My scientific interests are in the field of machine learning and inference from empirical data. In particular, I study kernel methods for extracting regularities from possibly high-dimensional data. These regularities are usually statistical ones, however, in recent years I have also become interested in methods for finding causal structures that underly statistical dependences. I have worked on a number of different applications of machine learning - in our field, you get "to play in everyone's backyard." Most recently, I have been trying to play in the backyard of astronomers and photographers.
With the growing interest in (how to make money with) big data, machine learning has significantly gained in popularity. We have published an article in the German newspaper FAZ in January 2015, discussing some of the implications. Disclaimer: the newspaper added some text that appears above our names - this was not written or approved by us.
In March 2018, I published an article about the cybernetic revolution in the German newspaper SZ. It starts with the thesis that the current revolution is about processing (generating, converting, industrializing) information in much the same way the first two industrial revolutions dealt with processing (generating, converting, industrializing) energy. I have occasionally put forward this thesis (but I'm sure I am not the only one who thinks of it this way), for instance during a NYU symposium on the future of AI in January 2016 (here are some notes written by Max Tegmark). The article also provides recommendations on what Europe should do to keep up with the development.
My department and/or members of the department (incl. myself) receive funding from a number of sources including Max Planck, the DFG, the Alexander-von-Humboldt foundation, Amazon, Google, Bosch, Facebook, the BMBF (German Ministry of Science), the EU, the ETH Zürich, the Land Baden-Wuerttemberg, the Koerber foundation, CIFAR, and the Stanford Center on Philanthropy and Civil Society.
M.Sc. in mathematics and Lionel Cooper Memorial Prize, University of London (1992)
Diplom in physics (Tübingen, 1994)
doctorate in computer science from the Technical University Berlin (1997); thesis on Support Vector Learning (main advisor: V. Vapnik, AT&T Bell Labs) won the annual dissertation prize of the German Association for Computer Science (GI)
If you'd like to contact me, please consider these two notes:
1. I recently became co-editor-in-chief of JMLR. I work for JMLR because I believe in its open access model, but it takes a lot of time. During my JMLR term, please don't convince me to do other journal or grant reviewing duties.
2. I am not very organized with my e-mail so if you want to apply for a position in my lab, please send your application only to Sekretariat-Schoelkopf@tuebingen.mpg.de. Note that we do not respond to non-personalized applications that look like they are being sent to a large number of places simultaneously.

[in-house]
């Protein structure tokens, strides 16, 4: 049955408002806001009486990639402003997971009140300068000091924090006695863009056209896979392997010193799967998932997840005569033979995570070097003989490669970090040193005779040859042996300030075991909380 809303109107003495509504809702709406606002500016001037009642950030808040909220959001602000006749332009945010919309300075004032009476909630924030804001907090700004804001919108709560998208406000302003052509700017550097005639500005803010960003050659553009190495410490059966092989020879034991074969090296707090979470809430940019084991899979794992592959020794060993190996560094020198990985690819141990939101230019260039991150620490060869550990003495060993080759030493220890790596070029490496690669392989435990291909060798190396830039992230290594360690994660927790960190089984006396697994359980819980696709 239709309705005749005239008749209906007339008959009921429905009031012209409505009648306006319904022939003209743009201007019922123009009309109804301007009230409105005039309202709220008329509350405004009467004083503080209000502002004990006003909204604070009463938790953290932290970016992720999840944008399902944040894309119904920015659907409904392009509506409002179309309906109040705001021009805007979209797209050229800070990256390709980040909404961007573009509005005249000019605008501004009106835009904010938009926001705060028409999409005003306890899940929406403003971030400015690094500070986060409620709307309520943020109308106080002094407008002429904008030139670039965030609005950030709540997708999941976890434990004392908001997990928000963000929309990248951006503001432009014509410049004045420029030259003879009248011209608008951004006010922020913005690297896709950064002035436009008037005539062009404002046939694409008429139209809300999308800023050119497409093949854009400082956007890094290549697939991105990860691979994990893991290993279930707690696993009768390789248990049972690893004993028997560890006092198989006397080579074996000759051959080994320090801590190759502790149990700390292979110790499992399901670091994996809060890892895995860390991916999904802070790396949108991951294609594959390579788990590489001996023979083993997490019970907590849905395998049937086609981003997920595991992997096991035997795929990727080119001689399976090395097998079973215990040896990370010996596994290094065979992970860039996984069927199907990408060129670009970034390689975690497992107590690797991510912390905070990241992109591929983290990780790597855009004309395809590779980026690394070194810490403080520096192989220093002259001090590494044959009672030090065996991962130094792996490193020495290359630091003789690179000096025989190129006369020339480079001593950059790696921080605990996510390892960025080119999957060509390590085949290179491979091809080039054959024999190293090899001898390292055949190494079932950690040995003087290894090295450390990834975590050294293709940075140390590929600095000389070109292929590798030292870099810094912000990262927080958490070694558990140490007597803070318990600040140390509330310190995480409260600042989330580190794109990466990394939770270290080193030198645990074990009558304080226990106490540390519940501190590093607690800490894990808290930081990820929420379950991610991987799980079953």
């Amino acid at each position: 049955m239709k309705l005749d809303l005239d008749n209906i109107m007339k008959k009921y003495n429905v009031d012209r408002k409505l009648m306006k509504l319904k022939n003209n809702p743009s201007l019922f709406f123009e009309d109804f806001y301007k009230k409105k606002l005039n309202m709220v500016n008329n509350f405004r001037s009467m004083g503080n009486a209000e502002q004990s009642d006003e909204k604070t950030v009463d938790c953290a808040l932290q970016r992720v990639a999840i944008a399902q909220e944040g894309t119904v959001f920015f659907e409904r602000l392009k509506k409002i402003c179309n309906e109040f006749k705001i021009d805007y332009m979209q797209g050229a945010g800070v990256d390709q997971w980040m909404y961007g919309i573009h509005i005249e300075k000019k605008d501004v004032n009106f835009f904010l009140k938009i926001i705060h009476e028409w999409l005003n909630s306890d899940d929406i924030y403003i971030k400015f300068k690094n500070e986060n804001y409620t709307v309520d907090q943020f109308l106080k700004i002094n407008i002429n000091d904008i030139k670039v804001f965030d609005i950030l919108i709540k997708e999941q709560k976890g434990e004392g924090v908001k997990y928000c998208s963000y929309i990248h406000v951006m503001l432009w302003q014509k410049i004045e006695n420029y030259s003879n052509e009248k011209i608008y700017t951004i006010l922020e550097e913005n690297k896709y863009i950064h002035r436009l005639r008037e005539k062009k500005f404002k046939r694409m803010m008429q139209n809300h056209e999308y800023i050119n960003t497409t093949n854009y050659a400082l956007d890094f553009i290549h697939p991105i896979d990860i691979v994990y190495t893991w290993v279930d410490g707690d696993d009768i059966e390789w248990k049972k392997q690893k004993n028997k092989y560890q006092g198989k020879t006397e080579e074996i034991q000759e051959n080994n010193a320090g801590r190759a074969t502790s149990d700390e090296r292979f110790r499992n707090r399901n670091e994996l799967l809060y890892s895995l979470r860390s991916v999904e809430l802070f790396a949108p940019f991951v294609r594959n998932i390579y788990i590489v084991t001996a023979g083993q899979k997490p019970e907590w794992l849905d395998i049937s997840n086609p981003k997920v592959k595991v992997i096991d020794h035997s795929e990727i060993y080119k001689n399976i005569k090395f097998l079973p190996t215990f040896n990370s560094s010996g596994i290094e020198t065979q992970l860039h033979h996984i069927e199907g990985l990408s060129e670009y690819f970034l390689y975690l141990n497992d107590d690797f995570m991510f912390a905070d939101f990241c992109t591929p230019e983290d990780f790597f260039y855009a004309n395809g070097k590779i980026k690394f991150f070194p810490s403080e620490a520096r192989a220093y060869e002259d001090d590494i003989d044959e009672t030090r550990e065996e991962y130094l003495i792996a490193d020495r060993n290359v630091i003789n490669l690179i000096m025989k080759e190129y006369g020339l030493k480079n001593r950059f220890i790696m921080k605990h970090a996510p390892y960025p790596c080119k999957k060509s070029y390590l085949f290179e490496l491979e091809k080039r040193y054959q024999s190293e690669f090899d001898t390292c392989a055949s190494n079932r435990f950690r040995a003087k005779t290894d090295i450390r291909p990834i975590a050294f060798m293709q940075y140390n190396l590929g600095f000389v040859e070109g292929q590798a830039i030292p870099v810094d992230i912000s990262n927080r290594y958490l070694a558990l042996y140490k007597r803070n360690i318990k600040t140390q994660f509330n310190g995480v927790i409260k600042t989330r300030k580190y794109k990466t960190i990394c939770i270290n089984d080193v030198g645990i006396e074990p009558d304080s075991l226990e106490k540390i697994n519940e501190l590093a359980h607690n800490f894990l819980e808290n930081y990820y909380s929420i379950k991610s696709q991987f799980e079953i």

We are always happy to receive outstanding applications for PhD positions and postdocs.
In Proceedings of the 26th International Conference on Machine Learning, pages: 801-808, (Editors: A Danyluk and L Bottou and ML Littman), ACM Press, New York, NY, USA, ICML, June 2009 (inproceedings)
We propose a method that detects the true
direction of time series, by fitting an autoregressive
moving average model to the data.
Whenever the noise is independent of the previous
samples for one ordering of the observations,
but dependent for the opposite ordering,
we infer the former direction to be the
true one. We prove that our method works
in the population case as long as the noise of
the process is not normally distributed (for
the latter case, the direction is not identificable).
A new and important implication of
our result is that it confirms a fundamental
conjecture in causal reasoning - if after regression
the noise is independent of signal for
one direction and dependent for the other,
then the former represents the true causal
direction - in the case of time series. We
test our approach on two types of data: simulated
data sets conforming to our modeling
assumptions, and real world EEG time series.
Our method makes a decision for a significant
fraction of both data sets, and these
decisions are mostly correct. For real world
data, our approach outperforms alternative
solutions to the problem of time direction recovery.
In Advances in neural information processing systems 21, pages: 689-696, (Editors: D Koller and D Schuurmans and Y Bengio and L Bottou), Curran, Red Hook, NY, USA, 22nd Annual Conference on Neural Information Processing Systems (NIPS), June 2009 (inproceedings)
The discovery of causal relationships between a set of observed variables is a fundamental problem in science. For continuous-valued data linear acyclic causal models are often used because these models are well understood and there are well-known methods to fit them to data. In reality, of course, many causal relationships are more or less nonlinear, raising some doubts as to the applicability and usefulness of purely linear methods. In this contribution we show that in fact the basic linear framework can be generalized to nonlinear models with additive noise. In this extended framework, nonlinearities in the data-generating process are in fact a blessing rather than a curse, as they typically provide information on the underlying causal system and allow more aspects of the true data-generating mechanisms to be identified. In addition to theoretical results we show simulations and some simple real data experiments illustrating the identification power provided by nonlinearities.